Marc Kiekenapp, founder of Kiekenapp & Associates Consulting, a franchise consulting firm, suggests seeking out a franchisor that understands and supports multi-unit owners.

"You should look for franchises that have discounts and accommodations for people buying multiple units. They should have systems in place that support multi-unit owners, like POS systems that talk to each other," he says. "Lots of fees are set up for single-unit owners. If the franchisor charges a $1,000 technology fee, should you really pay $3,000 if you own three units? Ask about discounts on franchise fees and royalties. And look for additional training for your staff. Sometimes the franchisor limits training to one or two people. Make sure they will accommodate enough people for all your units."

Lamb says most franchisors don't cater to multi-unit operators--and that's fine by him. Instead, he suggests finding a support group of other multi-unit owners to get advice and ideas. "Most franchisors assume that a store is going to operate better with an owner-operator there every day," he says. "It's not the goal of most franchisors to have mammoth franchisees--I think they find it easier when franchisees have one or two stores."

That means multi-unit franchisees need to be self-reliant and find many resources on their own. "For the most part, I don't think franchisors are training us to be multi-unit owners," says Cedar Park, Texas-based Sean Falk, chair of the 2013 Multi-Unit Franchising Conference and owner of 12 units, including Great American Cookies, Pretzelmaker, Mrs. Fields and Salsarita's Fresh Cantina. "They train us to run a store. They're not thinking about multiple units; they're leaving it up to us. That's why there's a strong need for mentorship and outreach to other owners. It's valuable to go to conferences and events to find vendors who cater to multi-unit ownership and people you can network with."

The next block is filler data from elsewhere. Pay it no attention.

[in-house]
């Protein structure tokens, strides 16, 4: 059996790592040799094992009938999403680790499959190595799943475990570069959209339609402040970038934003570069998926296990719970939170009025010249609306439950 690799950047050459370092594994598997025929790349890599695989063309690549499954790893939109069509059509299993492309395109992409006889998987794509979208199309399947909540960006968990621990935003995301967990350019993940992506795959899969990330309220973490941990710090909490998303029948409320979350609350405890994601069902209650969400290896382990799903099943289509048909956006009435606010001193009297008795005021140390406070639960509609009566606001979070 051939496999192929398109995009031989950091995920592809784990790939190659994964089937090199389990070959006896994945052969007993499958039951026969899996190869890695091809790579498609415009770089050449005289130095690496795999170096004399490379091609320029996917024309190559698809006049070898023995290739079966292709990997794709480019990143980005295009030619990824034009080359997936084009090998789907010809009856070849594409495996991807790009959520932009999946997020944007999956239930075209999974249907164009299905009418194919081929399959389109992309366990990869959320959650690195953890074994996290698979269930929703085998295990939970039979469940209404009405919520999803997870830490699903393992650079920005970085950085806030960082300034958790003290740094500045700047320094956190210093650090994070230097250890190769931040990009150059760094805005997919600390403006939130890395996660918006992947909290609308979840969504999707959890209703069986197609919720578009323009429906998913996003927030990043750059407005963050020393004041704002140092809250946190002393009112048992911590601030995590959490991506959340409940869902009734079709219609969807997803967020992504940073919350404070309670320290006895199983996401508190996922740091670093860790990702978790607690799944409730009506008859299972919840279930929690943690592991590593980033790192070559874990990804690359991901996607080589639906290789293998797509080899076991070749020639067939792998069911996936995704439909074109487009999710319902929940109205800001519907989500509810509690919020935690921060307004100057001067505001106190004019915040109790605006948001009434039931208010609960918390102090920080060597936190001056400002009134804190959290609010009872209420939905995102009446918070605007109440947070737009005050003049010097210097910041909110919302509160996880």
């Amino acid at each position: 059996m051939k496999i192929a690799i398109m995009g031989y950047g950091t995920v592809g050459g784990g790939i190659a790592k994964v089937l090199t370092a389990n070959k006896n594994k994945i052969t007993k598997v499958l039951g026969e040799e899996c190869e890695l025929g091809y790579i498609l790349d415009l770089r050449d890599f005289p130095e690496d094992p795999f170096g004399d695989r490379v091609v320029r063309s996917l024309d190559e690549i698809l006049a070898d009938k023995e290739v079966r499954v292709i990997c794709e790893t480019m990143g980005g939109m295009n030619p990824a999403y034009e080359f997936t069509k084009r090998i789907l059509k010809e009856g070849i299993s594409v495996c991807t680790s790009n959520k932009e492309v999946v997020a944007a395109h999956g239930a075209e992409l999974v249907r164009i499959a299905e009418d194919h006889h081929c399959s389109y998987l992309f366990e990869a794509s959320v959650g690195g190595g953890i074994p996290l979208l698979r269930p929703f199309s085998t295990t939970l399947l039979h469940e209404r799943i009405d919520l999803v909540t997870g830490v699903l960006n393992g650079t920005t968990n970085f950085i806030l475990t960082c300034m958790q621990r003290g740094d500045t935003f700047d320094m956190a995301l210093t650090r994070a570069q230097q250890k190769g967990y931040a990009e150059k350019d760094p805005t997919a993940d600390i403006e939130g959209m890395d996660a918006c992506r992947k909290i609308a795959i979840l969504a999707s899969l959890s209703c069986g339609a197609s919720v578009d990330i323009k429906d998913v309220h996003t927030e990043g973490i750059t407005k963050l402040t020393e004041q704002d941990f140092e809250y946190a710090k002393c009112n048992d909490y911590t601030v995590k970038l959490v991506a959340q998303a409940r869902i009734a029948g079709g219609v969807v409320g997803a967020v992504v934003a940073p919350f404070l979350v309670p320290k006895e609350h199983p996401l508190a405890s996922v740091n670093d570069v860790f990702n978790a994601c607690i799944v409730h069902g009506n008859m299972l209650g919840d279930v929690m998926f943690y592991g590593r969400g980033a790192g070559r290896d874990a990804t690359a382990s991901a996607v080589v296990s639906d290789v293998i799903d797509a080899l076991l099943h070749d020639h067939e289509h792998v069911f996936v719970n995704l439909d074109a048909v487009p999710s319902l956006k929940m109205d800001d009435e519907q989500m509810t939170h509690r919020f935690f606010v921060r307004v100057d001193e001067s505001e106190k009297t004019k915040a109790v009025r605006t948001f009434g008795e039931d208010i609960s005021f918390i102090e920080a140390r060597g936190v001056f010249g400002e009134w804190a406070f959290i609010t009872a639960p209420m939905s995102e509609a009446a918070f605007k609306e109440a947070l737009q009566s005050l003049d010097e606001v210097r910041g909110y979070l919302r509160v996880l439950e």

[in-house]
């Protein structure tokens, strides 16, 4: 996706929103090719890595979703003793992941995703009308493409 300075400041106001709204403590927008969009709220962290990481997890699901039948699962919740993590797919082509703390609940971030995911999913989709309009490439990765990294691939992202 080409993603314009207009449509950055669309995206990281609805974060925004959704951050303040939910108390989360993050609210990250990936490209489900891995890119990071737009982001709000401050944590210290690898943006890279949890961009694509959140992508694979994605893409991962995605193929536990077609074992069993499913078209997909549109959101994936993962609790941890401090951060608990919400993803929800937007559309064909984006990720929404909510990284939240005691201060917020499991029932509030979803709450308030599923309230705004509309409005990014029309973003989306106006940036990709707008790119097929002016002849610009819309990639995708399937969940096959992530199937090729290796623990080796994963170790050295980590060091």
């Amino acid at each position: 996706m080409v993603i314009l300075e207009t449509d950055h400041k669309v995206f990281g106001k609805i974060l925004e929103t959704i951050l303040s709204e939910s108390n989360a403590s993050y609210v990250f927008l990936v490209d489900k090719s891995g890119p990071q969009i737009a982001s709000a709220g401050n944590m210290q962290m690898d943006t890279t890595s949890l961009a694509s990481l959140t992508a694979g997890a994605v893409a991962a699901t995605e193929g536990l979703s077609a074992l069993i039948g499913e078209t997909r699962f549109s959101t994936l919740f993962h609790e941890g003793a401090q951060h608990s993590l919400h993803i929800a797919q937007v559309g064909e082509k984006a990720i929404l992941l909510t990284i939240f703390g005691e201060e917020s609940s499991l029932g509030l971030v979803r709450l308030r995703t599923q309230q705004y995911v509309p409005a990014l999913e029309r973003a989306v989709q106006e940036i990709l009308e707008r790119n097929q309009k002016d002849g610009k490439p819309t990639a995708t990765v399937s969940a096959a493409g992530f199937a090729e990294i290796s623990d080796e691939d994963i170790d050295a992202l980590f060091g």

At the same time, multi-unit owners need to communicate their needs to the franchisor, and ask for special treatment if they think it's warranted. "The key thing I learned from Supercuts is that you have to partner with the corporate team and work in a collaborative way," Get In Shape's McGill says. "You have to advocate for yourself, but you have to do that in the right way and in a respectful way. One of the things I do is align myself with winners. I look at all the top-performing locations in the system and learn what they are doing that makes them so successful. Then I replicate those things in my organization."

Find a Support System
Even though Lamers has been in franchising for only five years, the brands he owns have been sold to three different franchisors. To him, this drove home the importance of his community of fellow franchisees, upon whom he relies for advice and support. "Looking at the franchising world, don't put the emphasis on who the franchisor is," he says. "It's more important who the franchisees are and if they're in it for the long haul. The influence they have on the brand is much more important than the franchisor."

For Lamb, talking with other business owners through an accountability group has proved invaluable for figuring out where he is excelling and where his management style is coming up short. "When I meet with my group, the comment is always, 'Dammit, Darrell, you keep talking about having no time, because you can't delegate.' And they're right," he says. "They help me work on that issue. I encourage a multi-unit owner to find support and education everywhere they can. Find a mentor to talk to on at least a weekly basis to voice your frustration and get advice."

Build a Strong Team